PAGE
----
The case C-682/15 Berlioz Investment Fund S.A., lodged on 19 December 2015, concerns the application of EU law in relation to administrative penalties for holders of information questioning the foreseeable relevance of information to be transferred to third countries.
Advocate General Wathelet in the Opinion issued on 10 january 2017 confirmed that the taxpayer has the right to challenge a request for information issued by Luxembourg pursuant to Directive 2011/16, on request from the French competent authority.
Berlioz Investment SA had to deal with a request for information sent to Luxembourg by the French competent authority in relation to dividends received from Cofima, Luxembourg subsidiary of Berlioz.
Berlioz had requested exemption from withholding taxes related to the inbound dividends received from Cofima, whilst the French tax authorities wanted to ascertain whether relevant conditions of French law have been fulfilled.
The requested information from Luxembourg on behalf of the French authorities concerned in particular whether the company has place of effective management in Luxembourg, list of employees with link to company’s registered office in Luxembourg, contractual relations between Berlioz and Cofima with any supporting documentation, information on shareholdings, amount of capital held by participants with percentage of capital held by each member etc. Berlioz objected to providing the latter information based on it lacking ‘foreseeable relevance’.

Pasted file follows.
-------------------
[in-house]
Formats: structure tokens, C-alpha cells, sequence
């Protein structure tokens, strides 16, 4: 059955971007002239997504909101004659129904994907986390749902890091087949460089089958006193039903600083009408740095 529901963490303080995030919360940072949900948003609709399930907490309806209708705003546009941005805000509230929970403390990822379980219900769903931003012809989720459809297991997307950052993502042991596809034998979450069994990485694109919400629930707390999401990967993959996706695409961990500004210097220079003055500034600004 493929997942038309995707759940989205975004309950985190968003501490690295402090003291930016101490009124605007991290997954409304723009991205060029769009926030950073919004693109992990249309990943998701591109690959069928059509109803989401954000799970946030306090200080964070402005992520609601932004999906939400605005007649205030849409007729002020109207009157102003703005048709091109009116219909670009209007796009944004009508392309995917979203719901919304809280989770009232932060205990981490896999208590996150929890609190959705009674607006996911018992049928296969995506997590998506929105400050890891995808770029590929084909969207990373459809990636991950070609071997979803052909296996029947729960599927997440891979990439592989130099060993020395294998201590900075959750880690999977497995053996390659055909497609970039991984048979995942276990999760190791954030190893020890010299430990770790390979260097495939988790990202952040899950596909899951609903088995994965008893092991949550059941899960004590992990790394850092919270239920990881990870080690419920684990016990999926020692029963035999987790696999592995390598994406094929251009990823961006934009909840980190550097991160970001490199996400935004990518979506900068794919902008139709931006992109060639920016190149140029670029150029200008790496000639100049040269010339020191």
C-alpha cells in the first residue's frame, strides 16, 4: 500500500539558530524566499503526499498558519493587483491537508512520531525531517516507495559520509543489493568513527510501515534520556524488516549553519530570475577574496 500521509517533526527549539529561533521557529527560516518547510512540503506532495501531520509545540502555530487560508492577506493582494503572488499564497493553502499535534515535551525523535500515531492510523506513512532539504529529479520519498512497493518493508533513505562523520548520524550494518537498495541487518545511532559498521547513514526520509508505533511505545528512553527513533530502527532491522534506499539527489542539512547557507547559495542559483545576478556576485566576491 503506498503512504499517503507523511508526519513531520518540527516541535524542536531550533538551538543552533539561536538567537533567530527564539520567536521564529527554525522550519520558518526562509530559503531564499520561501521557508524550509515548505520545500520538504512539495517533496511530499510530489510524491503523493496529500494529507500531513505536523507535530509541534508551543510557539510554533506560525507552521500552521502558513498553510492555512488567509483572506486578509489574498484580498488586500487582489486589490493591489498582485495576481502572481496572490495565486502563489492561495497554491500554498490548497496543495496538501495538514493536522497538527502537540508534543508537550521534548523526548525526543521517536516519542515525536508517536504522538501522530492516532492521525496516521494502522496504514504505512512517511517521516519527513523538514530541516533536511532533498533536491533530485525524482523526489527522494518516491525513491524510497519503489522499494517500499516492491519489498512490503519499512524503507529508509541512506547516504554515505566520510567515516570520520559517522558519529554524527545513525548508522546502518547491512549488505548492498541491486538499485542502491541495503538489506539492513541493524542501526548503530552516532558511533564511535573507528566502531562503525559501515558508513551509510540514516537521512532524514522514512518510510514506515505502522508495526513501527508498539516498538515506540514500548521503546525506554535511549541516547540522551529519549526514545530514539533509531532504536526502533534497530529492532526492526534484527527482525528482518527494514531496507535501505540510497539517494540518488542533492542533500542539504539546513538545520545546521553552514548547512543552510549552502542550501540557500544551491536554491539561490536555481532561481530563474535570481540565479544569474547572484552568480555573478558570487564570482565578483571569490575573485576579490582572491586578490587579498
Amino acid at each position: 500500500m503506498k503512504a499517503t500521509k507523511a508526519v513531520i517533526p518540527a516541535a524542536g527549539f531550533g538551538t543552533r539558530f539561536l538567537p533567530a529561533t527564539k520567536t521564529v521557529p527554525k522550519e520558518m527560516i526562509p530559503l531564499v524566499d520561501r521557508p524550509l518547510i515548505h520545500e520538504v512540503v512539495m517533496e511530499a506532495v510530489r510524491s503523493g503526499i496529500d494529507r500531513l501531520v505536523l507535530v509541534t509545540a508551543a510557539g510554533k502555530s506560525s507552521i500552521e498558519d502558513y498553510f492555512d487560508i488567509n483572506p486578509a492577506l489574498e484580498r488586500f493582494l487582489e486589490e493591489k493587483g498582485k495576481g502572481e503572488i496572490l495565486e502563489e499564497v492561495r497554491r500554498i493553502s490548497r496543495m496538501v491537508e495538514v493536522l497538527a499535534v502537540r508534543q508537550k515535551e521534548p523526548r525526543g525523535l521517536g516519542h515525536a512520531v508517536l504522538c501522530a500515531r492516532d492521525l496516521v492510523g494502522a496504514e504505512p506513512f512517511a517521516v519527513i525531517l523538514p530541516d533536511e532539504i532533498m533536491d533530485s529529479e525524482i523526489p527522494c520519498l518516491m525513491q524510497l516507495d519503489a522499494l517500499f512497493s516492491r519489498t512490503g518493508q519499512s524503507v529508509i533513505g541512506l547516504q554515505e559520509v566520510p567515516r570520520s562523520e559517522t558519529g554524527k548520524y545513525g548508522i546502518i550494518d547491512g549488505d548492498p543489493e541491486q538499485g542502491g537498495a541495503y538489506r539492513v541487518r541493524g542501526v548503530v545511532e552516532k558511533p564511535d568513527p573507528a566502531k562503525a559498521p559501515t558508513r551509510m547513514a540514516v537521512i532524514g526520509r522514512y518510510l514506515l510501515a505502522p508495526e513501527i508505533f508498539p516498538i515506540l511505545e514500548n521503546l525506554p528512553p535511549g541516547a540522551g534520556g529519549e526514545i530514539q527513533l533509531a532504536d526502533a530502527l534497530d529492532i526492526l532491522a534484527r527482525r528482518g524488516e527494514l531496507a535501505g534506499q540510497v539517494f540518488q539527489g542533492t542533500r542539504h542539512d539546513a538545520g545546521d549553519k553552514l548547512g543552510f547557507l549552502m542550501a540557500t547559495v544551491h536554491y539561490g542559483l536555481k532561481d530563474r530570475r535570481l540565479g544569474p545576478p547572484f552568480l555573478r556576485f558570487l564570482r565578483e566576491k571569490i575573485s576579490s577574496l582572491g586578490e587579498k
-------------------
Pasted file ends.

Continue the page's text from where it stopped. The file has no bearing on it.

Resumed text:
As part of the domestic litigation in Luxembourg, Berlioz brought an appeal to the Administrative court in Luxembourg alleging breach of Article 6 ECHR.
The Administrative court filed a preliminary ruling to CJEU bringing in by its own motion Article 47 of the EU Charter of Fundamental Rights, which as binding EU law guaranteeing the ‘right of effective remedy and to a fair trial’.
Advocate General Wathelet is of the opinion that the requested authority must be in a position to determine whether the requested information is foreseeably relevant, i.e. whether a nexus exists between the request for information and the factual situation of a particular taxpayer.
There must be a possibility for judicial review of the legality of the information on which the fine was based, in order to comply with Article 47 of the Charter.
This needs to be balanced with the legitimate objective of combating tax evasion and tax avoidance pursued by the Directive, so the deficiency must be manifest.
This type of review according to the Advocate General complies with Article 47 of the Charter and the principle of proportionality.
The concept of foreseeable relevance, as a ‘yardstick’ to judge the legality of information requests, prevents tax authorities from ‘fishing expeditions’, i.e. making requests that have no apparent nexus to an open inquiry or tax investigation with a particular taxpayer.
According to AG Wathelet, this approach is also supported by Article 26 OECD Model Tax Convention, by which this EU legislation was inspired.
It remains to be seen whether the legal reasoning by the Advocate General will eventually be upheld by the Court of Justice.
Source: CFE’s Tax Top 5 News